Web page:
How an Anti-Racist Community Group Evolved from Being a Watchdog to a Partner of Law Enforcement
By Tom O’Mara, Shasta County Citizens Against Racism
The genesis of the Shasta County Citizens Against Racism (SCCAR) was an incident that occurred in the summer of 1988. In Caldwell Park, the major park then in the city of Redding, a black male and white female standing together were targeted. Someone in a vehicle driving by them yelled racial epithets. Then a gunshot was fired. Fortunately, no one was injured. The case went to trial, and a few local residents troubled by the incident, including SCCAR founding member Fran Brady, longtime civil rights activist Isaac Lowe (featured in the documentary Not In Our Town Northern California,) and a local publisher, David Ledger, decided they would start going to the court hearings as a sort of silent vigil, and because they didn’t want what happened to be swept under the rug.
The case resulted in a conviction and this core group of locals felt like there were enough racially biased incidents happening in Redding that they wanted to form something that was more ongoing and official. So they named themselves Shasta County Citizens Against Racism. (Several years later the group sought and achieved non-profit status.)
I knew Fran Brady from working together, and as SCCAR went on and my relationship with her developed, I became involved. In the early years, a big function of the group was keeping law enforcement on task and getting them to comply with laws like the 1994 Bane Act, which required mandatory reporting of hate crimes. So we were sort of a watchdog presence in the community when a hate crime occurred.
I remember one case involving a man who walked through a predominantly Southeast Asian neighborhood of Redding with a baseball bat or a two by four, breaking windshields and one living room window, and yelling things like “Go back to Asia within two weeks,” “Learn English” and “You’re Not Welcome Here.” We learned that the case was not referred by the Redding Police Department to the District Attorney’s office as a hate crime. I and two other SCCAR members went down to the police department. We met with a lieutenant and made him aware that we were aware of California Penal Code 422.6, expected the police to uphold it, and wanted to know why this particular case was not referred as a hate crime. We were told that the officer responding to the scene was a new recruit from another law enforcement agency who hadn’t been trained in the same way that Redding Police Department recruits were, and we were assured they would update their training of new hires. There were a number of other cases like this that we became involved in – some of them involved cases that were referred, but then not prosecuted by the D.A., and some of them involved incidents that the Sheriff’s Department responded to.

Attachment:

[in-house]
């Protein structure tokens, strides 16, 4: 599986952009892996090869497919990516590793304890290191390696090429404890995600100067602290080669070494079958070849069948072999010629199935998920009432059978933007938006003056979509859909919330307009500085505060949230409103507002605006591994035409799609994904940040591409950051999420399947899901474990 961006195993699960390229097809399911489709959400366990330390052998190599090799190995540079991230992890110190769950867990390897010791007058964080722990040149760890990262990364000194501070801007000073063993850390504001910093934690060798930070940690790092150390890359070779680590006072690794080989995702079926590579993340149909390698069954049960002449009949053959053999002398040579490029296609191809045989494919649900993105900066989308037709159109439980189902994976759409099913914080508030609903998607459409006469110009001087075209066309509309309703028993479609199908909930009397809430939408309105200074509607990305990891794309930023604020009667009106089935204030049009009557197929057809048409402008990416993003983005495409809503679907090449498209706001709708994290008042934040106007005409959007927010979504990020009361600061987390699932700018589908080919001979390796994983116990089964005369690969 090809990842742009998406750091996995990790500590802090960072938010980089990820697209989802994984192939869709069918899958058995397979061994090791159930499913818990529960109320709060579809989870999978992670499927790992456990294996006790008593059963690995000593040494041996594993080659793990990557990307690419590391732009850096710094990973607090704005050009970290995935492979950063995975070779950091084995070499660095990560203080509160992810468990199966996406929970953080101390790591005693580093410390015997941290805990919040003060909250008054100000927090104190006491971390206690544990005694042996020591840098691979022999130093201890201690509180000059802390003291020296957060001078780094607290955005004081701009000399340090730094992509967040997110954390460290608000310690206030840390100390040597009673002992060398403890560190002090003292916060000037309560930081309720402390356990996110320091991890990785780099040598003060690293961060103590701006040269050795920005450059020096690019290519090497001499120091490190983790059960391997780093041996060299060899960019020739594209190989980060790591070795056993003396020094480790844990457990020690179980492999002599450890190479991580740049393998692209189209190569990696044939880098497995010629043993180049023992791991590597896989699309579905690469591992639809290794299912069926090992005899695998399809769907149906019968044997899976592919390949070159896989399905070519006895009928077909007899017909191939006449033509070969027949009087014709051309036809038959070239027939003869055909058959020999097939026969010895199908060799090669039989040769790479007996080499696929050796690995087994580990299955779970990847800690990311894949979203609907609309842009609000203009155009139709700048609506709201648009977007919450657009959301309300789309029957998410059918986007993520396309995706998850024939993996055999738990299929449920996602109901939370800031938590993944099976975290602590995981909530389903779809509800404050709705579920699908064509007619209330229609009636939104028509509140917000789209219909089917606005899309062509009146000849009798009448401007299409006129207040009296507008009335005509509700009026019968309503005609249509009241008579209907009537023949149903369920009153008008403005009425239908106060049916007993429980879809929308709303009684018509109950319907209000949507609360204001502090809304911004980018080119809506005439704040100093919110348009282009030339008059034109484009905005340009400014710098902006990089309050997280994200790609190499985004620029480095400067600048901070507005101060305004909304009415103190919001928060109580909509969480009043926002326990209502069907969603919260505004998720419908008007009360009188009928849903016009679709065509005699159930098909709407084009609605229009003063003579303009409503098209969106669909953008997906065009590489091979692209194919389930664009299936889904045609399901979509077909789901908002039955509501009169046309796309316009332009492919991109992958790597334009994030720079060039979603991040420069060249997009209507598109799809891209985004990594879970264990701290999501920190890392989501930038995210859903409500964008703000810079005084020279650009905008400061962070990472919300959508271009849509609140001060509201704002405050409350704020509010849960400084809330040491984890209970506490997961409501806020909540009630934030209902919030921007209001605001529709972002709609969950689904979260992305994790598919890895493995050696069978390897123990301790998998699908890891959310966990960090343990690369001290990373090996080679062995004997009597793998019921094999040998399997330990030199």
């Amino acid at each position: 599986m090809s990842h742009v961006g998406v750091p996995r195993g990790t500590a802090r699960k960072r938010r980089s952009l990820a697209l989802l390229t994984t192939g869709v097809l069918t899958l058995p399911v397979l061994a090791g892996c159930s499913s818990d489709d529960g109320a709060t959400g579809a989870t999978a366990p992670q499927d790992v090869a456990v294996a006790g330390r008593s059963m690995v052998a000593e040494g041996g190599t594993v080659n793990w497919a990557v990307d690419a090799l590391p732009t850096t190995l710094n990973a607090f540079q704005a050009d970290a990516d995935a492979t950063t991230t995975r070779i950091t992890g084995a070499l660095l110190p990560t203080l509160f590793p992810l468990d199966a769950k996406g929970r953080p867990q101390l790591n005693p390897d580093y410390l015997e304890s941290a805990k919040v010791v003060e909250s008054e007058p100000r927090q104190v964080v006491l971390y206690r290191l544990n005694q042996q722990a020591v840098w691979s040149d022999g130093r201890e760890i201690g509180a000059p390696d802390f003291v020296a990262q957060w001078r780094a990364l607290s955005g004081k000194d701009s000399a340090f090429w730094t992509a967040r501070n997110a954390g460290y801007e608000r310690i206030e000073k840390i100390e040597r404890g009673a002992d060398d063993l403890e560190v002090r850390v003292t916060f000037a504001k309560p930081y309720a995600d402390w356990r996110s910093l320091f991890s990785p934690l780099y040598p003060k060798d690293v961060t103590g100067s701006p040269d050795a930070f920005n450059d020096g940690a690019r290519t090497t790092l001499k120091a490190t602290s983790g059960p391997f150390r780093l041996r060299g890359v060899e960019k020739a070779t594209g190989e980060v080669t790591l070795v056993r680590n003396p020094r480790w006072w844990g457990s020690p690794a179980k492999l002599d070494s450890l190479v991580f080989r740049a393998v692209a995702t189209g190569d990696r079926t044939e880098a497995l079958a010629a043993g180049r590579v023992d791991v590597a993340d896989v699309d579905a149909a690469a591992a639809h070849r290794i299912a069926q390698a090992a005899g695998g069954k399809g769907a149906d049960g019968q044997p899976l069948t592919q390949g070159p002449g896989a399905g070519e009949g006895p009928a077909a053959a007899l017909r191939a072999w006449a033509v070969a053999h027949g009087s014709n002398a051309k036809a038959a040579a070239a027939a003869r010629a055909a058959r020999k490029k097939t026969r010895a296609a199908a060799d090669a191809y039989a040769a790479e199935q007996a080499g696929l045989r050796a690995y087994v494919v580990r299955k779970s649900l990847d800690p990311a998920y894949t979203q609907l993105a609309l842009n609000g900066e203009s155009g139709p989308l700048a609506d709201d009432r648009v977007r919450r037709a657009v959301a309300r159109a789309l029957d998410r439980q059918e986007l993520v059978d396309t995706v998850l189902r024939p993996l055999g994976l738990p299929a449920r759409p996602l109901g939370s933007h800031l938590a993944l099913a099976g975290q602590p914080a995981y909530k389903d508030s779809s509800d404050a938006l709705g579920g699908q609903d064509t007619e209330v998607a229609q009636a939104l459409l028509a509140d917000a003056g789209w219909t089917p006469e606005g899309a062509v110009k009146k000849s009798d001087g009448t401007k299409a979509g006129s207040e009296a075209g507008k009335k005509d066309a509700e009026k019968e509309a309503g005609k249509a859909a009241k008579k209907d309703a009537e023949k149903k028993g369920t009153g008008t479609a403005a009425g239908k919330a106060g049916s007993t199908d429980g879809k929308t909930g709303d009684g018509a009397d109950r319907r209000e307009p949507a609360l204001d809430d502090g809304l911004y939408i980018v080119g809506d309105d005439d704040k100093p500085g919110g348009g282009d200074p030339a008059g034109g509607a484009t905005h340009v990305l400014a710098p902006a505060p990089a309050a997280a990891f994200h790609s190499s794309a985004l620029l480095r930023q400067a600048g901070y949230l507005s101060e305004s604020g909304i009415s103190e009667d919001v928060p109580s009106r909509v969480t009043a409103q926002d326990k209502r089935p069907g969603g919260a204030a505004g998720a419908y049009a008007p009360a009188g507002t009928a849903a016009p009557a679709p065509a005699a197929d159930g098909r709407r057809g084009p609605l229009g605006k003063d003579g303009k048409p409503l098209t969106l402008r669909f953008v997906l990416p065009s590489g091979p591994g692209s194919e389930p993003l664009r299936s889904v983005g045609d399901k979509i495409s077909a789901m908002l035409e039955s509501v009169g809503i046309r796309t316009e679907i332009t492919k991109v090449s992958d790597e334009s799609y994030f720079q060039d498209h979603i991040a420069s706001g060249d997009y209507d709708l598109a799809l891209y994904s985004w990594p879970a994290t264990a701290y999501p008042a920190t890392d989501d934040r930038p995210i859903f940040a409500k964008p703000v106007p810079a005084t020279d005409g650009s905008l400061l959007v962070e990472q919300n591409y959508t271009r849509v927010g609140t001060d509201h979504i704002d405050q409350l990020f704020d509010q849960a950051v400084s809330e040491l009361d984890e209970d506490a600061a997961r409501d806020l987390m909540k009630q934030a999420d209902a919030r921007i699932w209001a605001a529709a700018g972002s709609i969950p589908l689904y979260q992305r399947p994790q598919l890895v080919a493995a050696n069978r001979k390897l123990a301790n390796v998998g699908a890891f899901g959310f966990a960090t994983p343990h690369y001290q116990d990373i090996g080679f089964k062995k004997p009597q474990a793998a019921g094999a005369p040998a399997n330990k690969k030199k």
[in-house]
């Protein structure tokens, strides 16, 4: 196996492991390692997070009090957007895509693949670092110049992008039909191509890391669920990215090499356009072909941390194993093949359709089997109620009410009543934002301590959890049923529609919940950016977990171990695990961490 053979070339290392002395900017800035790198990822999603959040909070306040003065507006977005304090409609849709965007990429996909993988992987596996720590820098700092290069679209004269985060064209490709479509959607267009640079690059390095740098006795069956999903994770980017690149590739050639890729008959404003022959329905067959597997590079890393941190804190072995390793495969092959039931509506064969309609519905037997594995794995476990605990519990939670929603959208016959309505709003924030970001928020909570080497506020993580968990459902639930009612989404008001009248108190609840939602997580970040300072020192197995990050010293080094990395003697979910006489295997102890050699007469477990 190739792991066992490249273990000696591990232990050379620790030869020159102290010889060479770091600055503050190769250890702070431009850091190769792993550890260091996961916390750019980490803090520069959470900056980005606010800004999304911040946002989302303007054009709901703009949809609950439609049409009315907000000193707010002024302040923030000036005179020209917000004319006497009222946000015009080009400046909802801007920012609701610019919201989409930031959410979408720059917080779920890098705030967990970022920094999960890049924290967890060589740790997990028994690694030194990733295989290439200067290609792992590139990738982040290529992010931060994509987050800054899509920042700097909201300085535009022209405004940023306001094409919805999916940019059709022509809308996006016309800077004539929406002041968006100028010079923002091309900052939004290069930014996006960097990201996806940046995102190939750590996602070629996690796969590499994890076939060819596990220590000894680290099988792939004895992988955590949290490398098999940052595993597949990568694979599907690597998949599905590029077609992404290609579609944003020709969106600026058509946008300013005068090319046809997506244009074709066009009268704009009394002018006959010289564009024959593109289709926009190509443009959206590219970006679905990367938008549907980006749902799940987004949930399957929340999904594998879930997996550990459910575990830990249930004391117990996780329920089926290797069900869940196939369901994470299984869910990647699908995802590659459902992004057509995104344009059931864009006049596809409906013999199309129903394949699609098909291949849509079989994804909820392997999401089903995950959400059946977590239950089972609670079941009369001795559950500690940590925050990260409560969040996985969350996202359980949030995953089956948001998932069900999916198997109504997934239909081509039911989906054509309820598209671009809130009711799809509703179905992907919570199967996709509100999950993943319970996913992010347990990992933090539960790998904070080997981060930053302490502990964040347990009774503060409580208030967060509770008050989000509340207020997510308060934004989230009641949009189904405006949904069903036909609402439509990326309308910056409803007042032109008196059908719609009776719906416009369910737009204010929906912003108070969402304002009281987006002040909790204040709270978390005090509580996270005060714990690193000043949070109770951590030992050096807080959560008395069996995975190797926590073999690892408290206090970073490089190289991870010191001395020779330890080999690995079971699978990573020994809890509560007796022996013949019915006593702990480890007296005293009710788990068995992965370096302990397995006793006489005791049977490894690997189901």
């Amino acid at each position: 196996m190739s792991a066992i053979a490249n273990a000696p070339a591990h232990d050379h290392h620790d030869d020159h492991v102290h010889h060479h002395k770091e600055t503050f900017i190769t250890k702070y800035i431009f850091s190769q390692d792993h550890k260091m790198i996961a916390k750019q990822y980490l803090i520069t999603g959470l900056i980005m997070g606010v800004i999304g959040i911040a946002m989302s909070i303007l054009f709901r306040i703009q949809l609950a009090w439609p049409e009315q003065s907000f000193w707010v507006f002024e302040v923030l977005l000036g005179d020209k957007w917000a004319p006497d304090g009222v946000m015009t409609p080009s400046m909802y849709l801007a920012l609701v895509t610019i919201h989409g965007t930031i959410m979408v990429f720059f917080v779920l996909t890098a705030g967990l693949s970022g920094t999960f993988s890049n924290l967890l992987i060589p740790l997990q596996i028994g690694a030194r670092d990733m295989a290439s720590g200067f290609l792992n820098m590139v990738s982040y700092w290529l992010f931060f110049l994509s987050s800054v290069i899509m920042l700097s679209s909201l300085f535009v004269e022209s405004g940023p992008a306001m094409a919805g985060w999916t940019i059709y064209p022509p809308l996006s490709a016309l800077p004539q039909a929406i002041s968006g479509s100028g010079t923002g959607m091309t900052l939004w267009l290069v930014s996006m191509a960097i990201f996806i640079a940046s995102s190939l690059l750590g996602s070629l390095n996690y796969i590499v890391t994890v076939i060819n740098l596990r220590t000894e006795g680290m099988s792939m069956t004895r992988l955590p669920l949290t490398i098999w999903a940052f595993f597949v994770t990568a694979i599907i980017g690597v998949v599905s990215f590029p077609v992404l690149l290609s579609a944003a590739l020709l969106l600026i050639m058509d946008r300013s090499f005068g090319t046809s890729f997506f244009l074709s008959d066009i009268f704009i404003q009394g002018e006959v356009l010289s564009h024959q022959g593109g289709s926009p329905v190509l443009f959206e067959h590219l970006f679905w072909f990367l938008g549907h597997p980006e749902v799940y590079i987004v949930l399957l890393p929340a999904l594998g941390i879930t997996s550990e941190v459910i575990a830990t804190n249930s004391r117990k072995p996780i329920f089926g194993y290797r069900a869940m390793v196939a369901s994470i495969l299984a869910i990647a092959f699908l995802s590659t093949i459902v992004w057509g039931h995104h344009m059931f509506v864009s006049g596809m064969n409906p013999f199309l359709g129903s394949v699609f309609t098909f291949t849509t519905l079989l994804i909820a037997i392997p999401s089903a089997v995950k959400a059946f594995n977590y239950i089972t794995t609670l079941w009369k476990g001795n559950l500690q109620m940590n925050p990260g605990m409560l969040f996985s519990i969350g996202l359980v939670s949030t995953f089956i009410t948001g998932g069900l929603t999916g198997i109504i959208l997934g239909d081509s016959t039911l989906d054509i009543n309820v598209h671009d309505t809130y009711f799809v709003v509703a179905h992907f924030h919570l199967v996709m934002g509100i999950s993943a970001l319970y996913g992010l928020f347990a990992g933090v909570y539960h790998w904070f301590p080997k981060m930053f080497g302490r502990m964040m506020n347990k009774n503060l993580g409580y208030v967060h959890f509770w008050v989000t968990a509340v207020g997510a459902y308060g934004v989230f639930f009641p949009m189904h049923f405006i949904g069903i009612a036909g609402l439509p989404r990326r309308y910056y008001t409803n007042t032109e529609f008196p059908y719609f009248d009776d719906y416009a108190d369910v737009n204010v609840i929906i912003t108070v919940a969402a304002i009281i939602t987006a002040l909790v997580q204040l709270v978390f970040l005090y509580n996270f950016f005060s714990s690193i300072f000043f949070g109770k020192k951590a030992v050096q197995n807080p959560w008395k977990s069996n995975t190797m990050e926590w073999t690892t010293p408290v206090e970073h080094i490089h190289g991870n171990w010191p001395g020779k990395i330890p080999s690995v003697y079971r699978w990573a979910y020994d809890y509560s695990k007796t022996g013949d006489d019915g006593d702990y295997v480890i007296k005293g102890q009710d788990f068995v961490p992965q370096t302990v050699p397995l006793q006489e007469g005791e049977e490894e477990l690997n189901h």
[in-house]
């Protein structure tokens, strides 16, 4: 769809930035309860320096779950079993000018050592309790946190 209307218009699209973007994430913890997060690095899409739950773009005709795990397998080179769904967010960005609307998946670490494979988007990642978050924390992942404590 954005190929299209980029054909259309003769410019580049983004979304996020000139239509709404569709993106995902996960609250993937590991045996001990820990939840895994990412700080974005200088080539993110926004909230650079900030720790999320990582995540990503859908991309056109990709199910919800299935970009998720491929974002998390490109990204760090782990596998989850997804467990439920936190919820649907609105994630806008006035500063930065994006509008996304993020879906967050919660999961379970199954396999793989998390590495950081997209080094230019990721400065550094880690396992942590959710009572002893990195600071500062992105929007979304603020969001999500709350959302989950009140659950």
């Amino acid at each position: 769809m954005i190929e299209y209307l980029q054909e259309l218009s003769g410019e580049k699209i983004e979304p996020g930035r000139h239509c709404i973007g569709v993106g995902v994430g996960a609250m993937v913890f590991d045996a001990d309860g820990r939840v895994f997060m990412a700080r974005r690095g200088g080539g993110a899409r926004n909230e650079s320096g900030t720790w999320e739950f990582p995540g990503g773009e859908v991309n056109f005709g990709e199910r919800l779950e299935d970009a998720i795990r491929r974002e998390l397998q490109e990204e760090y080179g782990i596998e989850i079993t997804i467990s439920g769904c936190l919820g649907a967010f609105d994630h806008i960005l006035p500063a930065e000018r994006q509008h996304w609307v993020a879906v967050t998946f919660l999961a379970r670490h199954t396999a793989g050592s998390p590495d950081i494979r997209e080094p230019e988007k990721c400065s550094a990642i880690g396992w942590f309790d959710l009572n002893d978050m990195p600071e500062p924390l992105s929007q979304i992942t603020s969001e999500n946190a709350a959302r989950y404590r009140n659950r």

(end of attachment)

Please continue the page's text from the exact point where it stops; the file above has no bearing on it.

Over time, little by little, we started to develop some credibility as an organization with experience dealing with hate crimes. I think law enforcement, when there was rumor or an incident, started looking to SCCAR in a preventative way as a resource. While our relationships may have started out in an adversarial way, we started to work together with law enforcement more productively. We really worked on those relationships and tried to approach situations by investigating them thoroughly. Just because someone of color was arrested, it didn’t make it automatically racist. But if we did find something of that nature, we’d jump on it immediately.
It helped that for a time I was working for the Youth Violence Prevention Council, a gang violence prevention nonprofit, and my office was in the Redding Police Department’s investigative unit. At first the officers all looked at me guardedly since I was the only non-sworn personnel there. But that changed, and my experience has been that law enforcement’s level of caring for the community is extremely high. I especially feel that way about the Redding Police Department. Redding is a small community with few resources, which leads to a lot of collaboration. But I think there is some application to bigger cities as well. I think police would much rather prevent situations than deal with consequences down the road, and they are interested in information and relationships.
I remember when I got involved with Redding’s “No Room for Racism” sign campaign. We wanted the city and county to endorse it and approve signs with the message to be placed around town and at the city limits. One of the first things we did was start a petition. We had about 400 signatures that we presented to the Board of Supervisors, and the first signatures on the petition were by the police chief and the sheriff. (The City of Redding has posted five "No Room For Racism" signs with the city seal, and there are now a total of 75 similar signs that have been posted by other communities at area school sites, hospitals, and other facilities.)
I’ve learned there is a shared interest with law enforcement in the betterment of and the safety of the community. And I think law enforcement understands that if they can do something on the preventative end, it’ll help them and help the community. So I encourage people to initiate contact with law enforcement, whether it’s a police captain or the chief of police or a beat officer, and to share their concerns and ask if there is anything law enforcement may be able to do to be of help.
Tom O’Mara is media spokesperson for the Shasta County Citizens Against Racism. He is retired from a variety of social service and violence prevention jobs in the Redding area, and counts his employment at Glide Memorial Church in San Francisco as invaluable organizing experience. He and his wife Alice Wilkinson are owner-builders of a solar home in Olinda, CA. Tom is a graduate of UC Berkeley, which followed a brief stint as a basketball player for the University of Notre Dame.